Monday, May 17, 2010

The Rabbit's Eye View

                                                                                                    

  Doing a lot of teaching this spring. Groups of keen gardeners, garden design students or practising designers. English Gardening School, Society of Garden Designers regional groups, that sort of thing. Great fun, and terrific response from students. I love it. As for “teaching”, anyone who has to face a class of 30 inner-city kids five days a week is entitled to turn around and ask me to use a different verb – everyone is so keen and so appreciative. And always learn stuff from my groups as well.
    I’m currently pushing what I call the “rabbit’s eye view”, getting people down on their hands and knees looking at plants, really closely, trying to observe things they might not have seen before. It’s my belief that it is possible to predict how a plant will perform (spread, longevity, drought tolerance etc) from looking at key features of its shape, form, etc, and especially the bit where the stems join the roots. I try to pass this ‘reading the plant’ onto my students. Its about relating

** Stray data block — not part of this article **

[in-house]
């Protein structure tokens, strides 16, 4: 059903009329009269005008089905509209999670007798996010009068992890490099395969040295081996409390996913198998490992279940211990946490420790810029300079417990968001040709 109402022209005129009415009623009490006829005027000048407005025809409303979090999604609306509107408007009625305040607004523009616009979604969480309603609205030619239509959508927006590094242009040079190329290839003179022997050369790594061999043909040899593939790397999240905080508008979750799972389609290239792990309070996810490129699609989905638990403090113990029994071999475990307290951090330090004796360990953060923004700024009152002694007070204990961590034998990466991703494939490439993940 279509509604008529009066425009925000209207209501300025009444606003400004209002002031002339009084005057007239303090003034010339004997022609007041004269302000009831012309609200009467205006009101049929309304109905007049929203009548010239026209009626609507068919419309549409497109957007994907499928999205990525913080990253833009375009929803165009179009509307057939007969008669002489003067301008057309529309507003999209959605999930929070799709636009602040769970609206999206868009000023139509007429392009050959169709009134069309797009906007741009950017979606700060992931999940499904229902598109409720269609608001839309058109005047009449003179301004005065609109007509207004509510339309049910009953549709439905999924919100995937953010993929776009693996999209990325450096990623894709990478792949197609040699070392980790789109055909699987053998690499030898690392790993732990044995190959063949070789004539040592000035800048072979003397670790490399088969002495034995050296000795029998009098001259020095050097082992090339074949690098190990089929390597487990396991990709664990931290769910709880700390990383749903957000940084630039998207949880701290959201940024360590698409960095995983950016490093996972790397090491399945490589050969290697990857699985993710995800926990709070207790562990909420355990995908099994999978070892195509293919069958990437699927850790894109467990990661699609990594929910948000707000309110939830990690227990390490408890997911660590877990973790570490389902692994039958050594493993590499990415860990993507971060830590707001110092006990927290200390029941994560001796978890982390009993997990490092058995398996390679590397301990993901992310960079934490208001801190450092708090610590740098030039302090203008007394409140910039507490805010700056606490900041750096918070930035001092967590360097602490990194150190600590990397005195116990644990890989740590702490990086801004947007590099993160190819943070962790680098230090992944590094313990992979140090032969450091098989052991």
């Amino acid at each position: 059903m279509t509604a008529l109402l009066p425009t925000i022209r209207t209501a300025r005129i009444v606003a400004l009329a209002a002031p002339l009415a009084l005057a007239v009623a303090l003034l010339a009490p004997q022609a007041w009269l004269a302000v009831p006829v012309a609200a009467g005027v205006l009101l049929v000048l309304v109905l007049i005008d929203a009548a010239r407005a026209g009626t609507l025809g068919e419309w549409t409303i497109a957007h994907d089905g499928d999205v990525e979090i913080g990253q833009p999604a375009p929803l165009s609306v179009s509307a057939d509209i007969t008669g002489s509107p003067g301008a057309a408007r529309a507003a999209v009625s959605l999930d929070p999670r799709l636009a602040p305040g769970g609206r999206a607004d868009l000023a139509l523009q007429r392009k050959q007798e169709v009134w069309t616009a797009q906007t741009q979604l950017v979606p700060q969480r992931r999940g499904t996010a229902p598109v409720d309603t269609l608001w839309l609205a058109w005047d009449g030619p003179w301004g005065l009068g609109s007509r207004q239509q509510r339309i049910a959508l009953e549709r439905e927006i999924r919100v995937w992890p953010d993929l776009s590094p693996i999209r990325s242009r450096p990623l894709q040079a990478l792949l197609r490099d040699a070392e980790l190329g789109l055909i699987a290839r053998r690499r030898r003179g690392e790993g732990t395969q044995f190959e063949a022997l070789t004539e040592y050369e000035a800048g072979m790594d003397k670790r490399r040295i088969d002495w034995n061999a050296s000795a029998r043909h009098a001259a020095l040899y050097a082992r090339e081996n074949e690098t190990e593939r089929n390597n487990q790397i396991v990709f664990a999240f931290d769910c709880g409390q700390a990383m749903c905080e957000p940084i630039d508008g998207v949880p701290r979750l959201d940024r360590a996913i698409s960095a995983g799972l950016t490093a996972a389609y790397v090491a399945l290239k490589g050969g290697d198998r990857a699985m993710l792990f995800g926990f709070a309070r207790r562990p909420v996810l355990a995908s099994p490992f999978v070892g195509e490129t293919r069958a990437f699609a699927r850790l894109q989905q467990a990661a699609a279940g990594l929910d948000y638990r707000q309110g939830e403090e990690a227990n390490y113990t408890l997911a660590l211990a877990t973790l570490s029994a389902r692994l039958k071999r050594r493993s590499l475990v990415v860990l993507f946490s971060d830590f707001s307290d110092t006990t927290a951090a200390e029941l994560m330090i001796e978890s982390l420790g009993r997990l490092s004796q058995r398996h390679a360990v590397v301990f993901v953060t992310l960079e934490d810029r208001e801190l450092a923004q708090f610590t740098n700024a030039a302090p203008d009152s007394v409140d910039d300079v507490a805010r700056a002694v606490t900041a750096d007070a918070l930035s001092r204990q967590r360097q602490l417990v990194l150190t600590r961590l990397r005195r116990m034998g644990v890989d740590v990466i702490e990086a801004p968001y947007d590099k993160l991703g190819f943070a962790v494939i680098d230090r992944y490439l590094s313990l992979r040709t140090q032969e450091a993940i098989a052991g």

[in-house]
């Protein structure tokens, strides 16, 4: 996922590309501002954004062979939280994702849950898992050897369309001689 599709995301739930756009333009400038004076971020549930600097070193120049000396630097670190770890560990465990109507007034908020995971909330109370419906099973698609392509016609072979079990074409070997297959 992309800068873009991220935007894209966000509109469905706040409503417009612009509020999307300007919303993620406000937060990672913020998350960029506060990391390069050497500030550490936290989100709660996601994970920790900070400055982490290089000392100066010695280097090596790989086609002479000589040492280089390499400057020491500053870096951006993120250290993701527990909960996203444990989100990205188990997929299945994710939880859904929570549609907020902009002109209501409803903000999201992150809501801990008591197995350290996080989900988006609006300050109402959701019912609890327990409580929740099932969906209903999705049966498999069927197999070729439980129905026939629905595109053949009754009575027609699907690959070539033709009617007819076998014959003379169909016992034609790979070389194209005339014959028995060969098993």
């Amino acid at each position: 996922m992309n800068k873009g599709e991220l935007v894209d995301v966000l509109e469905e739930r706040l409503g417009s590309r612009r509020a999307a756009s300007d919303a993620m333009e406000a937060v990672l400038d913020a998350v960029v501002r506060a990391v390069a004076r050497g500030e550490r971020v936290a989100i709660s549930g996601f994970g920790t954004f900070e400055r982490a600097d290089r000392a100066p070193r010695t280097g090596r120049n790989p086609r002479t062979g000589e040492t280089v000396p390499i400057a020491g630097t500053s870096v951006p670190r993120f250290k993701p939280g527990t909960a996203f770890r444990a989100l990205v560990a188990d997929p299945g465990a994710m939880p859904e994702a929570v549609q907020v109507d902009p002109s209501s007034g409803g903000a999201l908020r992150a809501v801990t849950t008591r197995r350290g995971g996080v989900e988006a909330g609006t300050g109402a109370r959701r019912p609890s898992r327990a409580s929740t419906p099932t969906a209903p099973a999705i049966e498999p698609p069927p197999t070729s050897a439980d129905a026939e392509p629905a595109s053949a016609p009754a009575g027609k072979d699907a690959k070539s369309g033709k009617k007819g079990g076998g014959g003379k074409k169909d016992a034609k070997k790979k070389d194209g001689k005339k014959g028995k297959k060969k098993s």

But they’ve got to get onto their hands and knees. You can’t observe plants from standing up. At the Hillier Arboretum, I have divided a group of 30+ up into groups of 4/5 to select plants to describe in their immensely long Centennial Border, “get on your hands and knees” I have to shout at some of them – this is where the sensible types get sorted out from those who brought unsuitable shoes or are afraid of tearing their tights. At least British students will work in groups. Did that with a group of mostly Chinese at Sheffield University once; as soon as you go to talk to one group they all sneak up behind you, and you turn around to see the entire class – ‘the teacher as the fount of all knowledge’ is so fundamental to them, which it isn’t to us.
    I studied adult education when I was teaching English as a Second Language back in the 1980s. The current dogma then was that a much as possible should come from the students, which is actually good, as it empowers classes and makes for a good interactive atmosphere. You don’t get a chance to nod off in my classes, there’s too much expected of you.

Photos Annie Guilfoyle, at West Dean, July 2009

2 comments:

Elizabeth said...

Same approach as a great photographer! It becomes a new world.

Lei said...

I love this picture: it talks--in a humorous and effective way

And thank you for ths method of learning plants! i am going to give it a try :D